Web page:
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Consistency between national guidelines and reported practice for reducing the risk of catheter-related infection in british picus
  1. K L Harron1,
  2. G Ramachandra2,
  3. Q Mok2,
  4. R Gilbert1
  1. 1MRC Centre of Epidemiology for Child Health, Institute of Child Health, UCL, London, UK
  2. 2Paediatric Intensive Care Unit, Great Ormond Street Hospital, London, UK

Abstract

Objectives Optimal strategies for reducing catheter-related blood stream infection (CR-BSI) differ for adults and children, yet national guidelines do not make child-specific recommendations. We determined consistency between guidelines and reported practice in Paediatric Intensive Care Units (PICUs).

Methods We compared national guidelines and reported practice in PICUs for seven interventions to reduce CR-BSI, ascertained by a national survey of all 25 PICUs in Britain in 2009. For each intervention, we determined whether best available evidence explained inconsistencies between guidelines and reported practice.

Results 24 of 25 PICUs (96%) responded. Practice diverged from guidelines for 2/3 interventions that required child-specific evidence. (i) Femoral sites were used for emergency patients instead of subclavian/jugular sites in 18 PICUs – consistent with evidence regarding improved safety and ease of insertion at femoral sites and lack of Randomised controlled trial (RCT) evidence favouring subclavian/jugular sites in children. (ii) Use antimicrobial-impregnated CVCs for high-risk patients. Three PICUs used heparin-bonded CVCs exclusively; none used antimicrobial-impregnated CVCs – consistent with RCTs showing large benefits of heparin-bonded CVCs for children regardless of risk-status and no RCTs of antibiotic-impregnated CVCs in children. Practice reflected guidelines for (iii) use of 2% chlorhexidine for skin preparation (used in 20 PICUs), consistent with an RCT in neonates. Practice diverged from guidelines for 3/4 interventions not requiring child-specific evidence. (iv) Administration sets were replaced as recommended in 21 PICUs. (v) 2% chlorhexidine was used for cleaning hubs for CVC access in only 12 PICUs – a recommendation based on weak evidence. (vi) 23 PICUs reported CVC care training sessions for nurses; only nine PICUs reported CVC insertion training sessions for doctors – despite strong observational evidence supporting training. (vii) Only eight PICUs reported regular monitoring of CR-BSI – despite strong RCT evidence for benefits of audit and feedback, weak observational evidence for reducing infection through surveillance, and strong arguments for monitoring outcomes of multi-faceted intervention bundles.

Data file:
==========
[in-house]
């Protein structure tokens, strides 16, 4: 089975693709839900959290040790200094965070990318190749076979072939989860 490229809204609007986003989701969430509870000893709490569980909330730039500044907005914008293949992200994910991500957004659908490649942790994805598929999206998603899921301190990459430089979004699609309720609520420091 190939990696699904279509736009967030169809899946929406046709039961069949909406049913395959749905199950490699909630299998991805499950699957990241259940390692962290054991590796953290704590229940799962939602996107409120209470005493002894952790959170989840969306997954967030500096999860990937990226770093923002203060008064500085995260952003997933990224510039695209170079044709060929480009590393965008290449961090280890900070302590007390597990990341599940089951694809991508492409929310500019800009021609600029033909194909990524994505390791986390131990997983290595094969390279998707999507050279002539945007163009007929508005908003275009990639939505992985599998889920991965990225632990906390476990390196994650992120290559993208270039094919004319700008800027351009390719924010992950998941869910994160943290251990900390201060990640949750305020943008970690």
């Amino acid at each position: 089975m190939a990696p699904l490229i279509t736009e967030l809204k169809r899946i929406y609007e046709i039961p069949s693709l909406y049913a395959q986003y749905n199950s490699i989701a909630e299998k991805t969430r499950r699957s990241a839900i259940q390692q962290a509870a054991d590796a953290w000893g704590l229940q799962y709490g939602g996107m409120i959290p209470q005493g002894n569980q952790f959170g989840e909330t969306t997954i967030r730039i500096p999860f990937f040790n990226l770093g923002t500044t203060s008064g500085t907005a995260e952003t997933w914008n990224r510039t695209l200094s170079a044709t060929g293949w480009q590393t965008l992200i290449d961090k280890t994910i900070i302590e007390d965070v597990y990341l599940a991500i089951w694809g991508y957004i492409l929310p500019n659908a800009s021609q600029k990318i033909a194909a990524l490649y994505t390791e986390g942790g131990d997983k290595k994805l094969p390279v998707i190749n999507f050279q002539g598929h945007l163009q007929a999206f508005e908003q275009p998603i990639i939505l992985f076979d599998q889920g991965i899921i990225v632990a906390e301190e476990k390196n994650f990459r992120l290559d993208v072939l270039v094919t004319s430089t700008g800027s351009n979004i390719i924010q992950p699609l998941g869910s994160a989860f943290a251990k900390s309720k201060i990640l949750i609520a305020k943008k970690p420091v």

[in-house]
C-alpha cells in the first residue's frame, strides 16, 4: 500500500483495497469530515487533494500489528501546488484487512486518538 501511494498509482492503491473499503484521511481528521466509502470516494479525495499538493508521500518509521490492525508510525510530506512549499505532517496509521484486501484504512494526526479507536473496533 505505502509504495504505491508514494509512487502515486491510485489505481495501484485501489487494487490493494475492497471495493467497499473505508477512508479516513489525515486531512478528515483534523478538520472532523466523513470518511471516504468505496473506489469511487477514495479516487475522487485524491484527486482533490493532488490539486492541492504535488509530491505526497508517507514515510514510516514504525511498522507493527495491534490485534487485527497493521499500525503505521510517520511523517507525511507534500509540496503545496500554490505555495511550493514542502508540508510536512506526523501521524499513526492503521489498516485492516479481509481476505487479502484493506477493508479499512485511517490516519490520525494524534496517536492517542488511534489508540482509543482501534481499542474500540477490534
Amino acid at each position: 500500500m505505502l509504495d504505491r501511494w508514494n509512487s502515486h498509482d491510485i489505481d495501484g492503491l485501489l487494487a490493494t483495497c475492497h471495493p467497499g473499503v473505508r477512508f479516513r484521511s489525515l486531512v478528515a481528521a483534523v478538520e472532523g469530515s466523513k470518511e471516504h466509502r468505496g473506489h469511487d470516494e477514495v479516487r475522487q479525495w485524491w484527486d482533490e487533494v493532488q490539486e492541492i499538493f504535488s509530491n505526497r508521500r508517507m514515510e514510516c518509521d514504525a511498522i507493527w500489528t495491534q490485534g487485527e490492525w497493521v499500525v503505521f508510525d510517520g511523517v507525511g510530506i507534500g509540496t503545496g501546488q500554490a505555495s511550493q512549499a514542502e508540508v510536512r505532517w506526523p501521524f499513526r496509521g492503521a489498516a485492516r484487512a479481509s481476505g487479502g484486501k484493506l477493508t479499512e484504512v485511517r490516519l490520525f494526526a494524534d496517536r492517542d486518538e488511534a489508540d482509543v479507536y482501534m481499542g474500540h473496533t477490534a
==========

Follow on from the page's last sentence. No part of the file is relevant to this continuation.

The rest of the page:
Conclusions Guidelines should address paediatric practice specifically and explicitly assess both quality of evidence and strength of recommendations. PICU teams could improve adherence to CVC care guidelines, but training of doctors and monitoring infection need to be implemented at an organisational level.

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